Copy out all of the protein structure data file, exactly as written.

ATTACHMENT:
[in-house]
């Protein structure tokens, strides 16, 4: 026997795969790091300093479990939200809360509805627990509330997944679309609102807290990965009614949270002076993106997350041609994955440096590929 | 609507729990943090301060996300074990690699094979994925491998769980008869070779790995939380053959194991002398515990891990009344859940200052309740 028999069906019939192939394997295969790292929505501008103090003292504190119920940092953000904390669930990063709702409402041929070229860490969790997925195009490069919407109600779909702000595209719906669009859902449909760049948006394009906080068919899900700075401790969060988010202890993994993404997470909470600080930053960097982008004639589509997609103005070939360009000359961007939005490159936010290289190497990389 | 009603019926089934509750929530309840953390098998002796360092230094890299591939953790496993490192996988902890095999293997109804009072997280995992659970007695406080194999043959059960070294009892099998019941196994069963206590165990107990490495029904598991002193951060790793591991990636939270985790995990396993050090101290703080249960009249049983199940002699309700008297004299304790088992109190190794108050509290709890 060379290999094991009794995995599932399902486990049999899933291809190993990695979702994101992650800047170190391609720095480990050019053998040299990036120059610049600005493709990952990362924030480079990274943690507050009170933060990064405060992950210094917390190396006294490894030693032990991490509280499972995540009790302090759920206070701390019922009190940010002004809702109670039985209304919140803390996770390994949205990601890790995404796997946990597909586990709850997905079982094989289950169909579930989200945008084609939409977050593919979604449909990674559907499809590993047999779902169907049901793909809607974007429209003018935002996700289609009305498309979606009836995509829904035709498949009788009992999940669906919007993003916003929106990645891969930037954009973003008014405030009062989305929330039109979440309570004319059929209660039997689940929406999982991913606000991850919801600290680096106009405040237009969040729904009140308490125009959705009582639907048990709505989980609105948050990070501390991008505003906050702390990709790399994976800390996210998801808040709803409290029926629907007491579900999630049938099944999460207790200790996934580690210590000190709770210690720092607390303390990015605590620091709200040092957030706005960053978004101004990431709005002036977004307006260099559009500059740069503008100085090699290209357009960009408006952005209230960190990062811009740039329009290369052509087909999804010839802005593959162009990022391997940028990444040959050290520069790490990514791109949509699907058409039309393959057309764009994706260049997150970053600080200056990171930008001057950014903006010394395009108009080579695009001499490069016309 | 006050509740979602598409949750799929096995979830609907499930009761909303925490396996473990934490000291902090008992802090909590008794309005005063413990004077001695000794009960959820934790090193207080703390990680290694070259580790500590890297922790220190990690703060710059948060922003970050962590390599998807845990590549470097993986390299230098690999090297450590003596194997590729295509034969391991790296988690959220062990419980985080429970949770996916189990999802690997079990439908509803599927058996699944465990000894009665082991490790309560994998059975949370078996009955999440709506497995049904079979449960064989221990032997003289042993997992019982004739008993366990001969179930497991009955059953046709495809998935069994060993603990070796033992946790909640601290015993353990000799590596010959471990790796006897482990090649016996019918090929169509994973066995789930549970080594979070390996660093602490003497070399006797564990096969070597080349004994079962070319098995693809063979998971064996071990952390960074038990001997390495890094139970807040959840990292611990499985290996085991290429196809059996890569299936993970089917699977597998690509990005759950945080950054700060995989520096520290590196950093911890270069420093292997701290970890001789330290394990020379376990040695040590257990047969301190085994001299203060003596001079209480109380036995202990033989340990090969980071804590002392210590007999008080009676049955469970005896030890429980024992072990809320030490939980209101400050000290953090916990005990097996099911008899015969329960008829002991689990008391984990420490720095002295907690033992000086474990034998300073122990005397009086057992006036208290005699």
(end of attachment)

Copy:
[in-house]
């Protein structure tokens, strides 16, 4: 026997795969790091300093479990939200809360509805627990509330997944679309609102807290990965009614949270002076993106997350041609994955440096590929 | 609507729990943090301060996300074990690699094979994925491998769980008869070779790995939380053959194991002398515990891990009344859940200052309740 028999069906019939192939394997295969790292929505501008103090003292504190119920940092953000904390669930990063709702409402041929070229860490969790997925195009490069919407109600779909702000595209719906669009859902449909760049948006394009906080068919899900700075401790969060988010202890993994993404997470909470600080930053960097982008004639589509997609103005070939360009000359961007939005490159936010290289190497990389 | 009603019926089934509750929530309840953390098998002796360092230094890299591939953790496993490192996988902890095999293997109804009072997280995992659970007695406080194999043959059960070294009892099998019941196994069963206590165990107990490495029904598991002193951060790793591991990636939270985790995990396993050090101290703080249960009249049983199940002699309700008297004299304790088992109190190794108050509290709890 060379290999094991009794995995599932399902486990049999899933291809190993990695979702994101992650800047170190391609720095480990050019053998040299990036120059610049600005493709990952990362924030480079990274943690507050009170933060990064405060992950210094917390190396006294490894030693032990991490509280499972995540009790302090759920206070701390019922009190940010002004809702109670039985209304919140803390996770390994949205990601890790995404796997946990597909586990709850997905079982094989289950169909579930989200945008084609939409977050593919979604449909990674559907499809590993047999779902169907049901793909809607974007429209003018935002996700289609009305498309979606009836995509829904035709498949009788009992999940669906919007993003916003929106990645891969930037954009973003008014405030009062989305929330039109979440309570004319059929209660039997689940929406999982991913606000991850919801600290680096106009405040237009969040729904009140308490125009959705009582639907048990709505989980609105948050990070501390991008505003906050702390990709790399994976800390996210998801808040709803409290029926629907007491579900999630049938099944999460207790200790996934580690210590000190709770210690720092607390303390990015605590620091709200040092957030706005960053978004101004990431709005002036977004307006260099559009500059740069503008100085090699290209357009960009408006952005209230960190990062811009740039329009290369052509087909999804010839802005593959162009990022391997940028990444040959050290520069790490990514791109949509699907058409039309393959057309764009994706260049997150970053600080200056990171930008001057950014903006010394395009108009080579695009001499490069016309 | 006050509740979602598409949750799929096995979830609907499930009761909303925490396996473990934490000291902090008992802090909590008794309005005063413990004077001695000794009960959820934790090193207080703390990680290694070259580790500590890297922790220190990690703060710059948060922003970050962590390599998807845990590549470097993986390299230098690999090297450590003596194997590729295509034969391991790296988690959220062990419980985080429970949770996916189990999802690997079990439908509803599927058996699944465990000894009665082991490790309560994998059975949370078996009955999440709506497995049904079979449960064989221990032997003289042993997992019982004739008993366990001969179930497991009955059953046709495809998935069994060993603990070796033992946790909640601290015993353990000799590596010959471990790796006897482990090649016996019918090929169509994973066995789930549970080594979070390996660093602490003497070399006797564990096969070597080349004994079962070319098995693809063979998971064996071990952390960074038990001997390495890094139970807040959840990292611990499985290996085991290429196809059996890569299936993970089917699977597998690509990005759950945080950054700060995989520096520290590196950093911890270069420093292997701290970890001789330290394990020379376990040695040590257990047969301190085994001299203060003596001079209480109380036995202990033989340990090969980071804590002392210590007999008080009676049955469970005896030890429980024992072990809320030490939980209101400050000290953090916990005990097996099911008899015969329960008829002991689990008391984990420490720095002295907690033992000086474990034998300073122990005397009086057992006036208290005699």